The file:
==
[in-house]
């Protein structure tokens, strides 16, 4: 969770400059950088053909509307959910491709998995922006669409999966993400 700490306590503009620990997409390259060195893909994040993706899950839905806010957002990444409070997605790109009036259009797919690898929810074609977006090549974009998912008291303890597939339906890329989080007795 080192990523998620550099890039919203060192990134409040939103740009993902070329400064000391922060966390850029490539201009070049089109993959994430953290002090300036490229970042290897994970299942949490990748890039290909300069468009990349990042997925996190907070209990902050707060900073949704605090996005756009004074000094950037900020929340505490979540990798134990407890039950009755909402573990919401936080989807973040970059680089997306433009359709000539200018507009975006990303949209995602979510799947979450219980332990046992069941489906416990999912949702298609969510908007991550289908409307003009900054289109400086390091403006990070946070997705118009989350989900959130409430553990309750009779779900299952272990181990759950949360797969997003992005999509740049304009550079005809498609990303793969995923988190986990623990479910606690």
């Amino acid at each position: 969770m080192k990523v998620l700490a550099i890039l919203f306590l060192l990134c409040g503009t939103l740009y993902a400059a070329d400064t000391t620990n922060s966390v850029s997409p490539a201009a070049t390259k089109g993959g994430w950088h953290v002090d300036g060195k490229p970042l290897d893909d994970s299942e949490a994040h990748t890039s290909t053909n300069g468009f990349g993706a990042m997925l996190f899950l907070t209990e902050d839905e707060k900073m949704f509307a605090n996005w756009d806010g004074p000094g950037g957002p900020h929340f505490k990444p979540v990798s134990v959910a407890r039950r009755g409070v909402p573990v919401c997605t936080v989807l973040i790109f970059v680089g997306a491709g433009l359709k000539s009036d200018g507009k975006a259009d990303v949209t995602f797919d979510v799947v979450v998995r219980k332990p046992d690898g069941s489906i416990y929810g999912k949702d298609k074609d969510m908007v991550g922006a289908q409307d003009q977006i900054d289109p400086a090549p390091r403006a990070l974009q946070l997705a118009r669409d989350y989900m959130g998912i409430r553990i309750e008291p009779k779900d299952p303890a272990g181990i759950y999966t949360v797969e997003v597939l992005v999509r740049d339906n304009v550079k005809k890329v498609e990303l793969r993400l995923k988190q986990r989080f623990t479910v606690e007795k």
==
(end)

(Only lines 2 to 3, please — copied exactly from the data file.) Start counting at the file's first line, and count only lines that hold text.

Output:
């Protein structure tokens, strides 16, 4: 969770400059950088053909509307959910491709998995922006669409999966993400 700490306590503009620990997409390259060195893909994040993706899950839905806010957002990444409070997605790109009036259009797919690898929810074609977006090549974009998912008291303890597939339906890329989080007795 080192990523998620550099890039919203060192990134409040939103740009993902070329400064000391922060966390850029490539201009070049089109993959994430953290002090300036490229970042290897994970299942949490990748890039290909300069468009990349990042997925996190907070209990902050707060900073949704605090996005756009004074000094950037900020929340505490979540990798134990407890039950009755909402573990919401936080989807973040970059680089997306433009359709000539200018507009975006990303949209995602979510799947979450219980332990046992069941489906416990999912949702298609969510908007991550289908409307003009900054289109400086390091403006990070946070997705118009989350989900959130409430553990309750009779779900299952272990181990759950949360797969997003992005999509740049304009550079005809498609990303793969995923988190986990623990479910606690």
């Amino acid at each position: 969770m080192k990523v998620l700490a550099i890039l919203f306590l060192l990134c409040g503009t939103l740009y993902a400059a070329d400064t000391t620990n922060s966390v850029s997409p490539a201009a070049t390259k089109g993959g994430w950088h953290v002090d300036g060195k490229p970042l290897d893909d994970s299942e949490a994040h990748t890039s290909t053909n300069g468009f990349g993706a990042m997925l996190f899950l907070t209990e902050d839905e707060k900073m949704f509307a605090n996005w756009d806010g004074p000094g950037g957002p900020h929340f505490k990444p979540v990798s134990v959910a407890r039950r009755g409070v909402p573990v919401c997605t936080v989807l973040i790109f970059v680089g997306a491709g433009l359709k000539s009036d200018g507009k975006a259009d990303v949209t995602f797919d979510v799947v979450v998995r219980k332990p046992d690898g069941s489906i416990y929810g999912k949702d298609k074609d969510m908007v991550g922006a289908q409307d003009q977006i900054d289109p400086a090549p390091r403006a990070l974009q946070l997705a118009r669409d989350y989900m959130g998912i409430r553990i309750e008291p009779k779900d299952p303890a272990g181990i759950y999966t949360v797969e997003v597939l992005v999509r740049d339906n304009v550079k005809k890329v498609e990303l793969r993400l995923k988190q986990r989080f623990t479910v606690e007795k």